Nick Ascioti from Sienna College, left, and Mike Hyatt from Arizona State University, at the Launch event at Seton Hall University in South Orange, New Jersey (Courtesy of Catholic Campus Ministry Association)
Although the number of students at American colleges and universities continues to rise — reaching 19.9 million last year — the number of Catholic campus ministry centers serving them has declined markedly over the last decade, according to "A National Study on Catholic Campus Ministry."
The report, prepared in 2017 for the United States Conference of Catholic Bishops' Secretariat of Catholic Education, identified 1,911 campus ministers serving at 816 campuses compared to a Catholic presence at 1,157 campuses a decade earlier.
But what the numbers reveal is that three-quarters of the nation's colleges and universities have no Catholic presence whatsoever and that Catholic campus ministers serve only one in 60 community colleges across the country. Yet 6.7 million students attended community colleges or two-year institutions last year.
Troubling? Yes, agreed Barbara McCrabb, assistant director for higher education at the Secretariat of Catholic Education for the U.S. bishops' conference. She pointed to large numbers of Hispanics and other students studying in community colleges whose faith is not being served.
The national study is "a call to innovation," she told NCR.
McCrabb said she is looking forward to the results of a longitudinal project of what works regarding Catholic campus ministry with students on a number of secular campuses. The study is based at Duke University, where Franciscan Fr. Michael Martin heads Catholic campus ministry.
Why the decline?
Why the sharp decline in campus ministry presence in just 10 years? Mike St. Pierre thought the loss of these services at 341 colleges and universities over a decade emerged from a "perfect storm." The Wall Street financial crisis and subsequent recession and the ongoing and costly sex-abuse crisis "led to cutbacks in many dioceses," said St. Pierre, who serves as executive director of the Catholic Campus Ministry Association.
The association moved to New Jersey this year after closing its Cincinnati office where Catholic Campus Ministry Association had been headquartered the past 14 years. On June 9-14, the association gathered 40 campus ministers from more than a dozen states and 24 locations for Launch, a training session held at Seton Hall University here in South Orange.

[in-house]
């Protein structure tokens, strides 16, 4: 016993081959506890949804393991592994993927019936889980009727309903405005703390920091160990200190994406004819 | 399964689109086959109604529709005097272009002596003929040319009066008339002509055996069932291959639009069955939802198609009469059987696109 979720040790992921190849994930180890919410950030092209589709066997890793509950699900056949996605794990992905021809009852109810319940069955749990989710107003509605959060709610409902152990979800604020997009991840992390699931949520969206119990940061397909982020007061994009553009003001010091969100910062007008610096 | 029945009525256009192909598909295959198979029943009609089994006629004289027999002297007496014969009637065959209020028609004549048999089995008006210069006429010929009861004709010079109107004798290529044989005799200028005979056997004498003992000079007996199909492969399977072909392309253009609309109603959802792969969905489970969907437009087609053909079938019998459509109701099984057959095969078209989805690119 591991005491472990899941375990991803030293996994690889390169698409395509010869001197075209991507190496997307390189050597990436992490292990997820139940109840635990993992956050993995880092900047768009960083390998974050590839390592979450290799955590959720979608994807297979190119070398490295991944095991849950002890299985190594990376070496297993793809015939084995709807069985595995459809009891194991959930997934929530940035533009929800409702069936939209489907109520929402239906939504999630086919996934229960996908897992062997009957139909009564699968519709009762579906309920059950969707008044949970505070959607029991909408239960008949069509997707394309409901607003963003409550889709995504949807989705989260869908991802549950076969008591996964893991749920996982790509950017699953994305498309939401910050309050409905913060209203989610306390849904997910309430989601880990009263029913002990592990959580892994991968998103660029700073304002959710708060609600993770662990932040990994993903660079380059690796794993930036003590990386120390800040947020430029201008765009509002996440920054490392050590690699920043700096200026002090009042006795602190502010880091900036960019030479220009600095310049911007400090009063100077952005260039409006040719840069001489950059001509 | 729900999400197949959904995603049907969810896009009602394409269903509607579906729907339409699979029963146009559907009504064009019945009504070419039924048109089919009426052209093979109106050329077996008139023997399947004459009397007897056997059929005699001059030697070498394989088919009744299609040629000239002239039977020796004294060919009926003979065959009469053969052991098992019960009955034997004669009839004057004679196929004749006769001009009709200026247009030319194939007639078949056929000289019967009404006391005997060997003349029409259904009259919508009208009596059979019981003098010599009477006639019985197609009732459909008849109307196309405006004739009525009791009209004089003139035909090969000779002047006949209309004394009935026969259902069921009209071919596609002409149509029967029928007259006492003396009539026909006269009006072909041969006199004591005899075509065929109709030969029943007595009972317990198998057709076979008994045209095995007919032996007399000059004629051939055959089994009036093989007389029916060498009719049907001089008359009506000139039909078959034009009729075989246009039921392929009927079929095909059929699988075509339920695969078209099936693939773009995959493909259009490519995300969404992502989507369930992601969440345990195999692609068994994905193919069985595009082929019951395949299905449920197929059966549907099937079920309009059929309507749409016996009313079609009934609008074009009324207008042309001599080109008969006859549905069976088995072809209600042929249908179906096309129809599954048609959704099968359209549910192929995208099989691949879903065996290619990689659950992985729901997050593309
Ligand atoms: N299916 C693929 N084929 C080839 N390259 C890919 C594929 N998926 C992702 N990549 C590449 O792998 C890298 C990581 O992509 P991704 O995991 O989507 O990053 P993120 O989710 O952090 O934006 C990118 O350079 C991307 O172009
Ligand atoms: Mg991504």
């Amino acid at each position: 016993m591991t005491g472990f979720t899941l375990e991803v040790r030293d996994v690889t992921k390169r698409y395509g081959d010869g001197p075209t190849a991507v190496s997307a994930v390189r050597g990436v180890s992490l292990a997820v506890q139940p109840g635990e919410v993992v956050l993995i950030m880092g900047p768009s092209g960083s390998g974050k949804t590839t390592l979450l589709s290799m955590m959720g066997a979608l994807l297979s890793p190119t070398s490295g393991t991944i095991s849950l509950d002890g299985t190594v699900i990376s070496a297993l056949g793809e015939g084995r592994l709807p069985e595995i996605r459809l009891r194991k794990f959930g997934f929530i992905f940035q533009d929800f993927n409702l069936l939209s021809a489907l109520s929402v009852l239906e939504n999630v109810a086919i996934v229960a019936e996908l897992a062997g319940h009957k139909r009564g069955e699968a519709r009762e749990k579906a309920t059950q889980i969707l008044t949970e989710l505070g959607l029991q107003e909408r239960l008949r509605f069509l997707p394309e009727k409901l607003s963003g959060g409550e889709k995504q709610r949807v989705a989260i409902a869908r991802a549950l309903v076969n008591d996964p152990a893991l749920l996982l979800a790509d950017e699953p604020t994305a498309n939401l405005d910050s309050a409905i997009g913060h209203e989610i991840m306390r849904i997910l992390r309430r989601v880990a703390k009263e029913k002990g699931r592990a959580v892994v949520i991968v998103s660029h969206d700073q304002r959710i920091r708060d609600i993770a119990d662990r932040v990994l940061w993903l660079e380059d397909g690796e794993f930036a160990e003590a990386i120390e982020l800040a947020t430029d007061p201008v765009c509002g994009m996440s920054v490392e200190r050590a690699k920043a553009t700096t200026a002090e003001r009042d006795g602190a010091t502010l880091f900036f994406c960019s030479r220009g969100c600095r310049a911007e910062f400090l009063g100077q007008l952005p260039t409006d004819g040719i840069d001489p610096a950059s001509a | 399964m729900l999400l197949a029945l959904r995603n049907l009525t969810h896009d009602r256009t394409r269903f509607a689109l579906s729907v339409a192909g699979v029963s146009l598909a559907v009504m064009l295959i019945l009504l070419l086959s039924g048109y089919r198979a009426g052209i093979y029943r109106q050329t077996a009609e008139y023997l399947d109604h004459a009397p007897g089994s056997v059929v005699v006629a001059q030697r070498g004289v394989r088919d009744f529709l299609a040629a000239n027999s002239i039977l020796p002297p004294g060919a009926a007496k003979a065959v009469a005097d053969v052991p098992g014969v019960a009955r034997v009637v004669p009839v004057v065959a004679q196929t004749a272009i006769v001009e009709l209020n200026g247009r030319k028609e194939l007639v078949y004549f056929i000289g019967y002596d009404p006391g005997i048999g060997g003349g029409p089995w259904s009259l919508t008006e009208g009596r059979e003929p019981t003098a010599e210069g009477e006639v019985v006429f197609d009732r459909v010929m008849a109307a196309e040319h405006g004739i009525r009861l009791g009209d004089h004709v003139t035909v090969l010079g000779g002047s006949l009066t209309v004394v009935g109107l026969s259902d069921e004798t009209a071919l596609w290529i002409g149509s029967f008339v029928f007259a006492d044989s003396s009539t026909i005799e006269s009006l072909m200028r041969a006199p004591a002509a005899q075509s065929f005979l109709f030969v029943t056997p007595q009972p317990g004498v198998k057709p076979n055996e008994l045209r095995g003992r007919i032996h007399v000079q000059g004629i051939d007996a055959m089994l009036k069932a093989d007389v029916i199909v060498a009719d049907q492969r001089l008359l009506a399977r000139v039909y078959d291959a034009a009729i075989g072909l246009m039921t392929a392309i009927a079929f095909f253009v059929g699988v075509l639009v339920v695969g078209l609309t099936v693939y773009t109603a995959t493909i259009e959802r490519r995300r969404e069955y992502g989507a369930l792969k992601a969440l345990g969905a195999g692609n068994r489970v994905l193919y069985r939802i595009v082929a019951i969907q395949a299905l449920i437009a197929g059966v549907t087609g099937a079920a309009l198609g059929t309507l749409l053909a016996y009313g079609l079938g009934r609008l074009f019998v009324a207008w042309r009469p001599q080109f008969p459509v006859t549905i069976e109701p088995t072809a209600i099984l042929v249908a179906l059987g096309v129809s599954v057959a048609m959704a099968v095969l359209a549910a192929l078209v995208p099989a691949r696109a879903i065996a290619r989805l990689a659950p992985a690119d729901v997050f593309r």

Attendees comprised a mix of those with many years in campus ministry work and others just beginning. They included young workers fresh out of college, or with a few years of campus work behind them from the two leading Catholic missionary groups on campuses: The Fellowship of Catholic University Students, or FOCUS, and St. Paul's Outreach. Included in the mix were those who minister at Catholic colleges, at four-year private and public institutions and at Texas Southern University, one of the largest historically black colleges in the United States. Ministers included three priests, three nuns, a religious brother and a number of lay workers — male and female, married and single, some of them parents.
Attendees of Launch at Seton Hall University in South Orange, New Jersey; from left to right: Adam Koehler from the University of Arkansas; Mike Hyatt from Arizona State University; Terry Marmion from Southern Illinois University-Carbondale); Doris Barrow from Texas Southern University; Emily Muntean from Gannon University; and Amanda Ceraldi from the Catholic University of America (Courtesy of Catholic Campus Ministry Association)
As part of their training they heard sessions on evangelization, prayer, social justice concerns, mental health issues (including pornography and sexuality), volunteering opportunities, self-care and on their role as fundraisers and community builders.